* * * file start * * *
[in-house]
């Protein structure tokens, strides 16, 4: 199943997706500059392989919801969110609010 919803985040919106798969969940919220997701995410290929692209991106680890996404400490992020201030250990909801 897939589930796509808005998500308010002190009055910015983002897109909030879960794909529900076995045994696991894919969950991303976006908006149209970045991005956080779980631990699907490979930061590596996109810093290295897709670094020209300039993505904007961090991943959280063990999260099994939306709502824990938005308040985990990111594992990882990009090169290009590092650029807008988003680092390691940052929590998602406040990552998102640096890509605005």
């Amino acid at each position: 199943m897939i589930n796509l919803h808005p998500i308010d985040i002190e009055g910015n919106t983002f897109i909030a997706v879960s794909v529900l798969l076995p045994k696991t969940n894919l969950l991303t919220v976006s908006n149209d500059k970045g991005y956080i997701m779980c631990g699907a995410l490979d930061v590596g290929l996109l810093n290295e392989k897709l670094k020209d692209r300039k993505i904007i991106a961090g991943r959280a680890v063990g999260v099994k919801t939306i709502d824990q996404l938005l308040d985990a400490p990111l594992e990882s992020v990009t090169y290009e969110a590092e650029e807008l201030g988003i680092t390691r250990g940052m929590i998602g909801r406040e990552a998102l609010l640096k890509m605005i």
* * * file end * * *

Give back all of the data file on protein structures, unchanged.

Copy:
[in-house]
């Protein structure tokens, strides 16, 4: 199943997706500059392989919801969110609010 919803985040919106798969969940919220997701995410290929692209991106680890996404400490992020201030250990909801 897939589930796509808005998500308010002190009055910015983002897109909030879960794909529900076995045994696991894919969950991303976006908006149209970045991005956080779980631990699907490979930061590596996109810093290295897709670094020209300039993505904007961090991943959280063990999260099994939306709502824990938005308040985990990111594992990882990009090169290009590092650029807008988003680092390691940052929590998602406040990552998102640096890509605005």
């Amino acid at each position: 199943m897939i589930n796509l919803h808005p998500i308010d985040i002190e009055g910015n919106t983002f897109i909030a997706v879960s794909v529900l798969l076995p045994k696991t969940n894919l969950l991303t919220v976006s908006n149209d500059k970045g991005y956080i997701m779980c631990g699907a995410l490979d930061v590596g290929l996109l810093n290295e392989k897709l670094k020209d692209r300039k993505i904007i991106a961090g991943r959280a680890v063990g999260v099994k919801t939306i709502d824990q996404l938005l308040d985990a400490p990111l594992e990882s992020v990009t090169y290009e969110a590092e650029e807008l201030g988003i680092t390691r250990g940052m929590i998602g909801r406040e990552a998102l609010l640096k890509m605005i």